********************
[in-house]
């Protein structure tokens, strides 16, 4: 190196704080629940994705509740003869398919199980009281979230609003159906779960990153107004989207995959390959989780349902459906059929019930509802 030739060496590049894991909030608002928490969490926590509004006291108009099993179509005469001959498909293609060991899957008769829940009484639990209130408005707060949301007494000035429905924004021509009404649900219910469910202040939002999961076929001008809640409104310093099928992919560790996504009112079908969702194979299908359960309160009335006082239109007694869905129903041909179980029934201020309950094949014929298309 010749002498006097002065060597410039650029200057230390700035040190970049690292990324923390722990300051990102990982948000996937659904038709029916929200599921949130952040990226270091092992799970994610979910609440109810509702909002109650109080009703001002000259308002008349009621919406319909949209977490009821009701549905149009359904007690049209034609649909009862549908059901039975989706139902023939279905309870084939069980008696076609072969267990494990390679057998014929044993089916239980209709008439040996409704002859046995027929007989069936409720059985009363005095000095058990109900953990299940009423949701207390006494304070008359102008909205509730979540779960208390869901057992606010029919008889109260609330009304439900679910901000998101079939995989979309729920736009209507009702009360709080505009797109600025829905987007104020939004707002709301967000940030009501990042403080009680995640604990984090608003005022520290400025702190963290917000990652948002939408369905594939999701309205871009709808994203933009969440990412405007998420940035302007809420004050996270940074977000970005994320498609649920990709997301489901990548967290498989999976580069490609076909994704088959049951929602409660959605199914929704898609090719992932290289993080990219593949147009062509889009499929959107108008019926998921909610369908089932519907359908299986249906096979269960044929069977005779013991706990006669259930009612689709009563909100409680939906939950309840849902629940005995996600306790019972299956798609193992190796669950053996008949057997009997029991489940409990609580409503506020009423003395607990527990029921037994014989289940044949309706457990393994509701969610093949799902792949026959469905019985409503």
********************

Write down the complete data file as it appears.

[in-house]
């Protein structure tokens, strides 16, 4: 190196704080629940994705509740003869398919199980009281979230609003159906779960990153107004989207995959390959989780349902459906059929019930509802 030739060496590049894991909030608002928490969490926590509004006291108009099993179509005469001959498909293609060991899957008769829940009484639990209130408005707060949301007494000035429905924004021509009404649900219910469910202040939002999961076929001008809640409104310093099928992919560790996504009112079908969702194979299908359960309160009335006082239109007694869905129903041909179980029934201020309950094949014929298309 010749002498006097002065060597410039650029200057230390700035040190970049690292990324923390722990300051990102990982948000996937659904038709029916929200599921949130952040990226270091092992799970994610979910609440109810509702909002109650109080009703001002000259308002008349009621919406319909949209977490009821009701549905149009359904007690049209034609649909009862549908059901039975989706139902023939279905309870084939069980008696076609072969267990494990390679057998014929044993089916239980209709008439040996409704002859046995027929007989069936409720059985009363005095000095058990109900953990299940009423949701207390006494304070008359102008909205509730979540779960208390869901057992606010029919008889109260609330009304439900679910901000998101079939995989979309729920736009209507009702009360709080505009797109600025829905987007104020939004707002709301967000940030009501990042403080009680995640604990984090608003005022520290400025702190963290917000990652948002939408369905594939999701309205871009709808994203933009969440990412405007998420940035302007809420004050996270940074977000970005994320498609649920990709997301489901990548967290498989999976580069490609076909994704088959049951929602409660959605199914929704898609090719992932290289993080990219593949147009062509889009499929959107108008019926998921909610369908089932519907359908299986249906096979269960044929069977005779013991706990006669259930009612689709009563909100409680939906939950309840849902629940005995996600306790019972299956798609193992190796669950053996008949057997009997029991489940409990609580409503506020009423003395607990527990029921037994014989289940044949309706457990393994509701969610093949799902792949026959469905019985409503």